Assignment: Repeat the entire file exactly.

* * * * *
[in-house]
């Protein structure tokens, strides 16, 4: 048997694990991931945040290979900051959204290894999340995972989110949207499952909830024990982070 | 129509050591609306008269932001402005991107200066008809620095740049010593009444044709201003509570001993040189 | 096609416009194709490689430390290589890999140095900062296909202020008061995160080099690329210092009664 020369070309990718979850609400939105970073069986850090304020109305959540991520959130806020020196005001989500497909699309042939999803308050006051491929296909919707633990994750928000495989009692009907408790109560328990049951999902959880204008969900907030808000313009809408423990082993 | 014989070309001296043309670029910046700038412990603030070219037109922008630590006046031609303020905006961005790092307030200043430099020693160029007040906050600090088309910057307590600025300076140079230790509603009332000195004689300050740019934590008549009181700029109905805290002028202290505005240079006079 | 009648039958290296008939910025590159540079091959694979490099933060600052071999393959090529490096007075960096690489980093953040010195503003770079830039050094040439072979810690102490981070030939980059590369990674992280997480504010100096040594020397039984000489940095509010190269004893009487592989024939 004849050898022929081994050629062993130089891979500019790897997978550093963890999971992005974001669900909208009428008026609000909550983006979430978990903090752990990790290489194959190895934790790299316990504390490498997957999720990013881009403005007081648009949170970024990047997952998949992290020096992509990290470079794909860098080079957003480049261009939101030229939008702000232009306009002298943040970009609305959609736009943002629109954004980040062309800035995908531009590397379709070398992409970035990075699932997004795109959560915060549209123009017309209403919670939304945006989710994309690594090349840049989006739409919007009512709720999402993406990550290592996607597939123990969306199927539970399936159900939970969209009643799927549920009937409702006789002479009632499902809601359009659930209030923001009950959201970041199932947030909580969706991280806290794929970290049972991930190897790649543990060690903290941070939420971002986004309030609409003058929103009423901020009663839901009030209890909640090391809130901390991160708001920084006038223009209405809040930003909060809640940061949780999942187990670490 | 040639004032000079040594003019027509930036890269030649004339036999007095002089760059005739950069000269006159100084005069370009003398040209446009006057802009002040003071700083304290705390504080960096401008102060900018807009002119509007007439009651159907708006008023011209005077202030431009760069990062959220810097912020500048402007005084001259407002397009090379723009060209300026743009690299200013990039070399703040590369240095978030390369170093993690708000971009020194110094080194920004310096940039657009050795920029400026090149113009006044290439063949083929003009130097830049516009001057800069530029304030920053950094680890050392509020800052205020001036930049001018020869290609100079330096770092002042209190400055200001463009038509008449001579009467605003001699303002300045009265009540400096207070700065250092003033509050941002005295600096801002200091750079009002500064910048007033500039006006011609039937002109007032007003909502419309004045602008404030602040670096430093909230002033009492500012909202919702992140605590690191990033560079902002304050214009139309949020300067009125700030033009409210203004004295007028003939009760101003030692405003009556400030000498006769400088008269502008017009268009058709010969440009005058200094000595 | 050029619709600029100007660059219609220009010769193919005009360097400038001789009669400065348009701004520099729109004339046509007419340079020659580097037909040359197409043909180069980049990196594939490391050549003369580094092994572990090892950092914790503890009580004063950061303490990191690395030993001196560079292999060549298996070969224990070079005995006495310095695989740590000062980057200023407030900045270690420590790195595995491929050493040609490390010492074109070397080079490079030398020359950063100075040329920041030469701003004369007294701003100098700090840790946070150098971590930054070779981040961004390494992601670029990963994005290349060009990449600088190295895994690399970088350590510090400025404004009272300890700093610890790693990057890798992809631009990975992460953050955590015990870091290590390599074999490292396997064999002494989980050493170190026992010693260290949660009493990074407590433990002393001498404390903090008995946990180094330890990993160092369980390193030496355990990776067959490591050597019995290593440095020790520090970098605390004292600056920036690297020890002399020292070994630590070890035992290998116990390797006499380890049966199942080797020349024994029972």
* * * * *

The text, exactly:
[in-house]
């Protein structure tokens, strides 16, 4: 048997694990991931945040290979900051959204290894999340995972989110949207499952909830024990982070 | 129509050591609306008269932001402005991107200066008809620095740049010593009444044709201003509570001993040189 | 096609416009194709490689430390290589890999140095900062296909202020008061995160080099690329210092009664 020369070309990718979850609400939105970073069986850090304020109305959540991520959130806020020196005001989500497909699309042939999803308050006051491929296909919707633990994750928000495989009692009907408790109560328990049951999902959880204008969900907030808000313009809408423990082993 | 014989070309001296043309670029910046700038412990603030070219037109922008630590006046031609303020905006961005790092307030200043430099020693160029007040906050600090088309910057307590600025300076140079230790509603009332000195004689300050740019934590008549009181700029109905805290002028202290505005240079006079 | 009648039958290296008939910025590159540079091959694979490099933060600052071999393959090529490096007075960096690489980093953040010195503003770079830039050094040439072979810690102490981070030939980059590369990674992280997480504010100096040594020397039984000489940095509010190269004893009487592989024939 004849050898022929081994050629062993130089891979500019790897997978550093963890999971992005974001669900909208009428008026609000909550983006979430978990903090752990990790290489194959190895934790790299316990504390490498997957999720990013881009403005007081648009949170970024990047997952998949992290020096992509990290470079794909860098080079957003480049261009939101030229939008702000232009306009002298943040970009609305959609736009943002629109954004980040062309800035995908531009590397379709070398992409970035990075699932997004795109959560915060549209123009017309209403919670939304945006989710994309690594090349840049989006739409919007009512709720999402993406990550290592996607597939123990969306199927539970399936159900939970969209009643799927549920009937409702006789002479009632499902809601359009659930209030923001009950959201970041199932947030909580969706991280806290794929970290049972991930190897790649543990060690903290941070939420971002986004309030609409003058929103009423901020009663839901009030209890909640090391809130901390991160708001920084006038223009209405809040930003909060809640940061949780999942187990670490 | 040639004032000079040594003019027509930036890269030649004339036999007095002089760059005739950069000269006159100084005069370009003398040209446009006057802009002040003071700083304290705390504080960096401008102060900018807009002119509007007439009651159907708006008023011209005077202030431009760069990062959220810097912020500048402007005084001259407002397009090379723009060209300026743009690299200013990039070399703040590369240095978030390369170093993690708000971009020194110094080194920004310096940039657009050795920029400026090149113009006044290439063949083929003009130097830049516009001057800069530029304030920053950094680890050392509020800052205020001036930049001018020869290609100079330096770092002042209190400055200001463009038509008449001579009467605003001699303002300045009265009540400096207070700065250092003033509050941002005295600096801002200091750079009002500064910048007033500039006006011609039937002109007032007003909502419309004045602008404030602040670096430093909230002033009492500012909202919702992140605590690191990033560079902002304050214009139309949020300067009125700030033009409210203004004295007028003939009760101003030692405003009556400030000498006769400088008269502008017009268009058709010969440009005058200094000595 | 050029619709600029100007660059219609220009010769193919005009360097400038001789009669400065348009701004520099729109004339046509007419340079020659580097037909040359197409043909180069980049990196594939490391050549003369580094092994572990090892950092914790503890009580004063950061303490990191690395030993001196560079292999060549298996070969224990070079005995006495310095695989740590000062980057200023407030900045270690420590790195595995491929050493040609490390010492074109070397080079490079030398020359950063100075040329920041030469701003004369007294701003100098700090840790946070150098971590930054070779981040961004390494992601670029990963994005290349060009990449600088190295895994690399970088350590510090400025404004009272300890700093610890790693990057890798992809631009990975992460953050955590015990870091290590390599074999490292396997064999002494989980050493170190026992010693260290949660009493990074407590433990002393001498404390903090008995946990180094330890990993160092369980390193030496355990990776067959490591050597019995290593440095020790520090970098605390004292600056920036690297020890002399020292070994630590070890035992290998116990390797006499380890049966199942080797020349024994029972």